A wide range of new scientific research is proving the health benefits of a plant-based diet. But adopting a plant-based diet in order to harness these benefits can be challenging.
A recent study found that eating a diet based primarily on plant foods such as vegetables,fruits, whole grains, beans and nuts, reduced the risk of cardiovascular disease more effectively than a low-fat diet.
According to Dr. Joel Fuhrman, a leading expert on diabetes and the author of The End of Diabetes, reducing our consumption of too much meat and processed foods can also lessen the risk of diabetes and other dreaded diseases.
Fuhrman has been able to treat and even reverse diabetes by prescribing what he calls a nutrient-dense, plant-rich diet, called a Nutritarian diet. “Basically, this means we focus on vegetables, nuts, seeds, beans, and low-sugar fresh fruits and restrict animal products and processed grains,” he tells Newsmax.
Studies suggest that switching to a plant-based diet is associated with effective weight management, reduced risk of mortality, lower blood pressure, reduced cholesterol and reduced risk of certain cancers, according to Forbes.
More Americans are heeding the call. More than one third of consumers are actively trying to eat more plant-based foods, making it one of the most popular consumer trends in dining.
Julieanna Hever, a California-based nutritionist and founder of Plant-Based Dietitian, says that a plant-based diet is not the same as a vegan diet. A vegan diet eschews the consumption of any animal products but could include unhealthy foods such as French fries and plant milk ice creams.
A plant-based diet, on the other hand, focuses on vegetables, fruits, whole grains, legumes, mushrooms, nuts, seeds, herbs, and spices, Hever tells Forbes. According to the Academy of Nutrition and Dietetics, “appropriately planned vegetarian, including vegan, diets are healthful, nutritionally adequate and appropriate for all stages of the life cycle, including pregnancy, lactation, childhood, adolescence, older adulthood, and for athletes.”
Hever, and other experts recommend transitioning to a plant-based food program gradually. Here are some tips:
- Start slow. Include several plant-based meals during the week. You may already enjoy a bowl of oatmeal, pasta with vegetables, lentil stew and other plant-based recipes, so include them more often. Add a few novelty items such as a veggie stir fry or three-bean chili. “Since we are all creatures of habit, we tend to stick to fewer different dishes,” says Hever. “Start slowly and learn this new language of food without any pressure to be perfect.”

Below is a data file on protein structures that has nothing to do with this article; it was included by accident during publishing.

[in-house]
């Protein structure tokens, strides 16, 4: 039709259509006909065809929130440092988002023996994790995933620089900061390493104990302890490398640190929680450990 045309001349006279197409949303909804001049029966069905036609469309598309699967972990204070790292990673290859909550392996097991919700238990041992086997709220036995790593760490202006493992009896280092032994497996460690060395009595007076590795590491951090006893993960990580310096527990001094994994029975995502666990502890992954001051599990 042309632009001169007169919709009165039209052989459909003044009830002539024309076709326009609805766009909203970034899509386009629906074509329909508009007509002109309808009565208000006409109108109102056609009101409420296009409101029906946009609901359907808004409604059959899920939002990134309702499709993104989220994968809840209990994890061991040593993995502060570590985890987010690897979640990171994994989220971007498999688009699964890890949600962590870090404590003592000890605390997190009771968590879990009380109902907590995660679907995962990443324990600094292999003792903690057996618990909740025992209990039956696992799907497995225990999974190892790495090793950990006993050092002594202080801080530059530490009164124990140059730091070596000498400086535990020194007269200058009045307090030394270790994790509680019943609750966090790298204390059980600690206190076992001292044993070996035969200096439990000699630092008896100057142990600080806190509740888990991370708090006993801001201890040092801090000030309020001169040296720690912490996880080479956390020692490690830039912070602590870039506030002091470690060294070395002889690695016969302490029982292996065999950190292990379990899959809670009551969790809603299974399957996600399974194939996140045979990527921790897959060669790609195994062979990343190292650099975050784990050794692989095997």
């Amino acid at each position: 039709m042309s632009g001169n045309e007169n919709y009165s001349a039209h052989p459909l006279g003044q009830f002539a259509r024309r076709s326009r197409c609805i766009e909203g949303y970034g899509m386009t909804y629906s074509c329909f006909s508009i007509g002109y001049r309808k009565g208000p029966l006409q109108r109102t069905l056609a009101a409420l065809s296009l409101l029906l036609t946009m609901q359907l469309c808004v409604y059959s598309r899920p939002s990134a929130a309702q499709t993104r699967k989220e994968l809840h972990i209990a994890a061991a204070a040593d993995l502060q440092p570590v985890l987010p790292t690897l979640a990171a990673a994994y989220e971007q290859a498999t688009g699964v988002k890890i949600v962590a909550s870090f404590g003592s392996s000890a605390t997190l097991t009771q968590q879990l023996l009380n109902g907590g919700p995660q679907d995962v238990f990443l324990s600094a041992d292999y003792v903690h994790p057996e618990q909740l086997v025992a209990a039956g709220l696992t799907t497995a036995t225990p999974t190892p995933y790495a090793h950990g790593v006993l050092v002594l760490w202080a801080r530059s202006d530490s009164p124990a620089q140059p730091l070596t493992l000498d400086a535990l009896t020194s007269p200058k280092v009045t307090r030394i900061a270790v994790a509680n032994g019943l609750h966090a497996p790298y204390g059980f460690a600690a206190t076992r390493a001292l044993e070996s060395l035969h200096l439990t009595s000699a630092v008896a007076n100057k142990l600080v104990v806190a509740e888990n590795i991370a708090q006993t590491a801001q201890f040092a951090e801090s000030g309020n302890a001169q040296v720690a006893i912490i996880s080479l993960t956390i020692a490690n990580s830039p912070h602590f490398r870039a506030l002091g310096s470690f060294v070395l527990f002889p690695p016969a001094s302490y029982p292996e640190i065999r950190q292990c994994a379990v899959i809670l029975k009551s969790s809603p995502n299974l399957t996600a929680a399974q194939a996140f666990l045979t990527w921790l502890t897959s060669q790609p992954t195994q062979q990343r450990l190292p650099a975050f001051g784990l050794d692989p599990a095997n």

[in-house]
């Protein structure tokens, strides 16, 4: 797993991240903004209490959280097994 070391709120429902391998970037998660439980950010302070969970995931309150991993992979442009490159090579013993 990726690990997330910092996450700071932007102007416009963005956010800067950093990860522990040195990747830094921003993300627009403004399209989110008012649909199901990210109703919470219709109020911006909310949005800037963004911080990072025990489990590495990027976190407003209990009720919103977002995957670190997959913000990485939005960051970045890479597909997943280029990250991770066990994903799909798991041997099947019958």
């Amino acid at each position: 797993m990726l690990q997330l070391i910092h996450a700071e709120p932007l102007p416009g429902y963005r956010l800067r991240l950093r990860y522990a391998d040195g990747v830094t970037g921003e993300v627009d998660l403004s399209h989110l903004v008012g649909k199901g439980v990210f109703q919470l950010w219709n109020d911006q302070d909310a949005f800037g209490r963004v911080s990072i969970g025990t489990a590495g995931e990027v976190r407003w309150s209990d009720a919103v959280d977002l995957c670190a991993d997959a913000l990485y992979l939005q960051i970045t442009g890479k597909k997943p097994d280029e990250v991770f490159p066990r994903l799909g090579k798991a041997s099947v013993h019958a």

- Use animal or fish protein as a flavoring or condiment. “You don’t have to follow a plant-based diet 100% to reap the health benefits,” Dr. Fuhrman tells Newsmax. Fuhrman, whose most recent book is Eat for Life, says you can add an ounce or two of meat, chicken, or fish to a stir-fry, soup, or vegetable salad for flavor. “You just don’t want to make that protein the main focus of the meal.”
- Make breakfast plant-based. Hever suggests serving breakfast muffins, waffles or pancakes with fruit, or smoothie bowls. Next, work on making your lunch and snacks vegetarian.
- Spice up your meals. According to WebMD, herbs such as basil, garlic, cayenne pepper and curry powder not only add flavor to your plant-based recipes, but also offer their own health benefits.
- Say yes to yeast. Nutritional yeast, a favorite protein source for many vegetarians, adds an earthy, cheesy taste to pasta, popcorn, and vegetables.
- Stock up on staples. Meal planning is easier when you have some basic ingredients stocked in your pantry, such as quick-cooking whole gains like oatmeal, quinoa, and bulgur. Canned beans such as black beans and chickpeas are also essential items. Plant foods that are high in protein include tofu, lentils, peas, and edamame. Stock up on nuts and nut butters, non-dairy milk, and buy or prepare vegetarian soups.
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